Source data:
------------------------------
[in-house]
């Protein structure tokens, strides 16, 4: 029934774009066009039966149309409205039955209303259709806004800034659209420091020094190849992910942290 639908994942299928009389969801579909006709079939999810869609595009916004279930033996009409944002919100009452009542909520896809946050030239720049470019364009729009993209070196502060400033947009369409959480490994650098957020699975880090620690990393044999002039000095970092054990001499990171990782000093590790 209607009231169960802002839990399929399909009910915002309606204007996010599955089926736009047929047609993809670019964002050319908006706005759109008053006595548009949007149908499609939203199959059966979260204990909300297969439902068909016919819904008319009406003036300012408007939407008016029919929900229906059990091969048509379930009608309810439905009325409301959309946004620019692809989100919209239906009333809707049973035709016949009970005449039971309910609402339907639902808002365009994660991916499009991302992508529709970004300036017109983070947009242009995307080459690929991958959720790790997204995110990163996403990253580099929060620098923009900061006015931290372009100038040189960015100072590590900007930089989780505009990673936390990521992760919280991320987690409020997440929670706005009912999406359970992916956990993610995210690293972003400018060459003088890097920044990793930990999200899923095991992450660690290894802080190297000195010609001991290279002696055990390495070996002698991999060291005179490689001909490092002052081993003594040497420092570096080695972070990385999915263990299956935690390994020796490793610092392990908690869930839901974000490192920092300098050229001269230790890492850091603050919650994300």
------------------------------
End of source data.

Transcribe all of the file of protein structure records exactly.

[in-house]
């Protein structure tokens, strides 16, 4: 029934774009066009039966149309409205039955209303259709806004800034659209420091020094190849992910942290 639908994942299928009389969801579909006709079939999810869609595009916004279930033996009409944002919100009452009542909520896809946050030239720049470019364009729009993209070196502060400033947009369409959480490994650098957020699975880090620690990393044999002039000095970092054990001499990171990782000093590790 209607009231169960802002839990399929399909009910915002309606204007996010599955089926736009047929047609993809670019964002050319908006706005759109008053006595548009949007149908499609939203199959059966979260204990909300297969439902068909016919819904008319009406003036300012408007939407008016029919929900229906059990091969048509379930009608309810439905009325409301959309946004620019692809989100919209239906009333809707049973035709016949009970005449039971309910609402339907639902808002365009994660991916499009991302992508529709970004300036017109983070947009242009995307080459690929991958959720790790997204995110990163996403990253580099929060620098923009900061006015931290372009100038040189960015100072590590900007930089989780505009990673936390990521992760919280991320987690409020997440929670706005009912999406359970992916956990993610995210690293972003400018060459003088890097920044990793930990999200899923095991992450660690290894802080190297000195010609001991290279002696055990390495070996002698991999060291005179490689001909490092002052081993003594040497420092570096080695972070990385999915263990299956935690390994020796490793610092392990908690869930839901974000490192920092300098050229001269230790890492850091603050919650994300």